Ken G. Hall – Thoroughbred (1936)

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Thoroughbred (1936)
Tommy Dawson (Frank Leighton), would-be horse trainer, buys an emaciated stallion called Stormalong on a trip to New Zealand. When it loses its first race, the insecure Tommy vows to sell it, but Tommy’s fiancé Joan (Helen Twelvetrees), a much better judge of horses, rescues Stormalong. With Tommy’s mother, Ma Dawson (Nellie Ferguson), Joan turns Stormalong into the greatest racehorse in Australia. As the Melbourne Cup approaches, an international crime syndicate decides to kill Stormalong. Tommy has to foil the plot on race day.

Curator’s notes by Paul Byrnes
Thoroughbred is one of Ken G Hall’s stranger pictures, in terms of script. Frank Leighton’s character is a working-class boy with a chip on his shoulder, no talent for horse training, and an aggressive streak. The film makes fun of his desire to wear a top hat and be a big man, but he’s still treated as the leading man – when actually, a lot of the film is about a leading woman, the feisty and much more capable Joan, played by American actress Helen Twelvetrees. Joan’s loyalty to Tommy is difficult to understand, given that she thinks he’s ‘sweet and worthless’, and given her attraction to Bill Peel (John Longden), the much more sophisticated scion of the stud next door to Ma Dawson’s place. And yet, Leighton’s character remains memorable, precisely because he’s driven by so many psychological demons. Characterisation wasn’t normally so important in Hall’s films, but this character seems to have exercised his emotions. The picture is supposed to be an exciting tale of an ugly horse’s rise to fame, and a vehicle for Twelvetrees, Cinesound’s specially imported new glamour star, but the real emotional core of the film is how Tommy Dawson comes good in the end, from pretender to action hero.

The film is also notable for some technical innovations, and two controversies. This was Cinesound’s first film using back projection, with equipment that Hall bought during an extended research trip to Hollywood in early 1935. Back projection allowed scenes that would normally have to be filmed on location to be done in studio, saving time and money. Hall introduced the technique to Australian filmmaking and used it extensively in all subsequent Cinesound productions. On the same trip, he hired Edmond Seward, a Hollywood writer, to come to Australia. Thoroughbred was Seward’s first script for Cinesound, but the ending led to allegations of plagiarism, since it is almost identical to the end of Frank Capra’s 1934 film, Broadway Bill. In his autobiography, Hall says he had not seen the Capra film, but concedes there was ‘some justification’ to the allegations. Nevertheless, he used Seward on his next film, Orphan of the Wilderness. Both films would eventually have problems with the British film censor over allegations of cruelty to animals. The second controversy, kept secret at the time, was that Helen Twelvetrees and Frank Leighton were having an affair during the production.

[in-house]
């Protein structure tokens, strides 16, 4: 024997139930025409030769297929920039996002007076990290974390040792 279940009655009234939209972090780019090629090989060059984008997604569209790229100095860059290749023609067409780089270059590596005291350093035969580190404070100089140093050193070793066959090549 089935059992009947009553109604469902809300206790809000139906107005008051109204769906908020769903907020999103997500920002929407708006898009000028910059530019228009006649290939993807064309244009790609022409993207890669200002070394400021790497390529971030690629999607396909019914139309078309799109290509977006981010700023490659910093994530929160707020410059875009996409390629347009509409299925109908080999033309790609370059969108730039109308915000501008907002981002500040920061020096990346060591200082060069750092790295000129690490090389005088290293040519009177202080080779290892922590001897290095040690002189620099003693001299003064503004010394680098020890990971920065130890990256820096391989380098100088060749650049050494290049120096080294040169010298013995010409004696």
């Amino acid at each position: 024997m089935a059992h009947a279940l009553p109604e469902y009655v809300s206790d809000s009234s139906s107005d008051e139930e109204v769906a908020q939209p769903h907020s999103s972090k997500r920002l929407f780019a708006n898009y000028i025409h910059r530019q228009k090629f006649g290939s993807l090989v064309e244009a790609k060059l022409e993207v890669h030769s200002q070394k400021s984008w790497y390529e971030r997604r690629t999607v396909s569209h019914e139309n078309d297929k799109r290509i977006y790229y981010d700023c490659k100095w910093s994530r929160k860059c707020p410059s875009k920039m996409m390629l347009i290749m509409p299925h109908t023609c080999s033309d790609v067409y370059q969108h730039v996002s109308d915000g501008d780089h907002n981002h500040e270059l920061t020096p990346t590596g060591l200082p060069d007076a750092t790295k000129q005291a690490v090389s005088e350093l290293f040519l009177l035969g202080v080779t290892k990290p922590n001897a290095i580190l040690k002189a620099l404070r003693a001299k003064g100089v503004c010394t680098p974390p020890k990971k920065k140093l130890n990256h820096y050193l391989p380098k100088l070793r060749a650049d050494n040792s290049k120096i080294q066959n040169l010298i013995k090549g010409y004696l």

698MB | 1h 22mn | 640×480 | mkv

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Language(s):English
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